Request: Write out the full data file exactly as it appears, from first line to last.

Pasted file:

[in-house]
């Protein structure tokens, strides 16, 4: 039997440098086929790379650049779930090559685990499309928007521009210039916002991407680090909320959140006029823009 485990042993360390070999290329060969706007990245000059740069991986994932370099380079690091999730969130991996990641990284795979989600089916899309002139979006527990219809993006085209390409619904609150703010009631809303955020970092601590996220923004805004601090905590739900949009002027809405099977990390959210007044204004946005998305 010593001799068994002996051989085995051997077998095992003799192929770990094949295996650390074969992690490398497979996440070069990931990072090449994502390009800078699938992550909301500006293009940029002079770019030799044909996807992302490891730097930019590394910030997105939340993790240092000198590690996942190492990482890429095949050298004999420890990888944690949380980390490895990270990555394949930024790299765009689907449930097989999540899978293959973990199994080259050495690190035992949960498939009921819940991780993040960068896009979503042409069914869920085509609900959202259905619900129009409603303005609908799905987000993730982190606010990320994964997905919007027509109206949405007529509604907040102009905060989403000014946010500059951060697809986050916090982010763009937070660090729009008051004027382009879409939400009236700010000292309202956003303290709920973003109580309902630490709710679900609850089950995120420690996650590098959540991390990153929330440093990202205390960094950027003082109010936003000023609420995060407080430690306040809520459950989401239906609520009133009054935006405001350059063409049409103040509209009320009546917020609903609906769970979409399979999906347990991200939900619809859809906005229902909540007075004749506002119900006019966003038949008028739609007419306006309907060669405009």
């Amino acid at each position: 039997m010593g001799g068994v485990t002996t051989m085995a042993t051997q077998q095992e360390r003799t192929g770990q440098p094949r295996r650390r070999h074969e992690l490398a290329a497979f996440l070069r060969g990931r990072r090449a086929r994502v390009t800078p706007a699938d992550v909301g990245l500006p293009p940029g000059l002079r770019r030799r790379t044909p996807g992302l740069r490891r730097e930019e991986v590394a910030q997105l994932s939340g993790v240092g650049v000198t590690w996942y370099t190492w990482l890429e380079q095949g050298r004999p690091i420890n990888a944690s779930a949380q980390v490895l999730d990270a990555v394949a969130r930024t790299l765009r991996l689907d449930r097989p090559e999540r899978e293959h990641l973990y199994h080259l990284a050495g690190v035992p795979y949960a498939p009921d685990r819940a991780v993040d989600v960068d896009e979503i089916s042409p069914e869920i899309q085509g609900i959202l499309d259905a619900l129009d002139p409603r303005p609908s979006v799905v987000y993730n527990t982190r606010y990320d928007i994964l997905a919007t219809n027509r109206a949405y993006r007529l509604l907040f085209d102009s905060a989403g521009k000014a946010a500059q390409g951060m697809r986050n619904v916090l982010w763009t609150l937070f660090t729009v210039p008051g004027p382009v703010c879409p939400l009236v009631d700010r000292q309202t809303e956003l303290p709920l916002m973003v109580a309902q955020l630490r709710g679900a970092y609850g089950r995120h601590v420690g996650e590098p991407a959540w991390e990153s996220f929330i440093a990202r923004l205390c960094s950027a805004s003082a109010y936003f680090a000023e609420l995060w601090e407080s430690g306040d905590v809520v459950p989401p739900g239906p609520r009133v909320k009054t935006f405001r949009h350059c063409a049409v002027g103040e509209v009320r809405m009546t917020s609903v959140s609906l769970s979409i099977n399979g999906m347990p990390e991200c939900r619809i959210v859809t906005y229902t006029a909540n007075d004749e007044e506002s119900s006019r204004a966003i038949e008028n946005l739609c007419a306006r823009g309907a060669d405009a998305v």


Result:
[in-house]
């Protein structure tokens, strides 16, 4: 039997440098086929790379650049779930090559685990499309928007521009210039916002991407680090909320959140006029823009 485990042993360390070999290329060969706007990245000059740069991986994932370099380079690091999730969130991996990641990284795979989600089916899309002139979006527990219809993006085209390409619904609150703010009631809303955020970092601590996220923004805004601090905590739900949009002027809405099977990390959210007044204004946005998305 010593001799068994002996051989085995051997077998095992003799192929770990094949295996650390074969992690490398497979996440070069990931990072090449994502390009800078699938992550909301500006293009940029002079770019030799044909996807992302490891730097930019590394910030997105939340993790240092000198590690996942190492990482890429095949050298004999420890990888944690949380980390490895990270990555394949930024790299765009689907449930097989999540899978293959973990199994080259050495690190035992949960498939009921819940991780993040960068896009979503042409069914869920085509609900959202259905619900129009409603303005609908799905987000993730982190606010990320994964997905919007027509109206949405007529509604907040102009905060989403000014946010500059951060697809986050916090982010763009937070660090729009008051004027382009879409939400009236700010000292309202956003303290709920973003109580309902630490709710679900609850089950995120420690996650590098959540991390990153929330440093990202205390960094950027003082109010936003000023609420995060407080430690306040809520459950989401239906609520009133009054935006405001350059063409049409103040509209009320009546917020609903609906769970979409399979999906347990991200939900619809859809906005229902909540007075004749506002119900006019966003038949008028739609007419306006309907060669405009």
């Amino acid at each position: 039997m010593g001799g068994v485990t002996t051989m085995a042993t051997q077998q095992e360390r003799t192929g770990q440098p094949r295996r650390r070999h074969e992690l490398a290329a497979f996440l070069r060969g990931r990072r090449a086929r994502v390009t800078p706007a699938d992550v909301g990245l500006p293009p940029g000059l002079r770019r030799r790379t044909p996807g992302l740069r490891r730097e930019e991986v590394a910030q997105l994932s939340g993790v240092g650049v000198t590690w996942y370099t190492w990482l890429e380079q095949g050298r004999p690091i420890n990888a944690s779930a949380q980390v490895l999730d990270a990555v394949a969130r930024t790299l765009r991996l689907d449930r097989p090559e999540r899978e293959h990641l973990y199994h080259l990284a050495g690190v035992p795979y949960a498939p009921d685990r819940a991780v993040d989600v960068d896009e979503i089916s042409p069914e869920i899309q085509g609900i959202l499309d259905a619900l129009d002139p409603r303005p609908s979006v799905v987000y993730n527990t982190r606010y990320d928007i994964l997905a919007t219809n027509r109206a949405y993006r007529l509604l907040f085209d102009s905060a989403g521009k000014a946010a500059q390409g951060m697809r986050n619904v916090l982010w763009t609150l937070f660090t729009v210039p008051g004027p382009v703010c879409p939400l009236v009631d700010r000292q309202t809303e956003l303290p709920l916002m973003v109580a309902q955020l630490r709710g679900a970092y609850g089950r995120h601590v420690g996650e590098p991407a959540w991390e990153s996220f929330i440093a990202r923004l205390c960094s950027a805004s003082a109010y936003f680090a000023e609420l995060w601090e407080s430690g306040d905590v809520v459950p989401p739900g239906p609520r009133v909320k009054t935006f405001r949009h350059c063409a049409v002027g103040e509209v009320r809405m009546t917020s609903v959140s609906l769970s979409i099977n399979g999906m347990p990390e991200c939900r619809i959210v859809t906005y229902t006029a909540n007075d004749e007044e506002s119900s006019r204004a966003i038949e008028n946005l739609c007419a306006r823009g309907a060669d405009a998305v």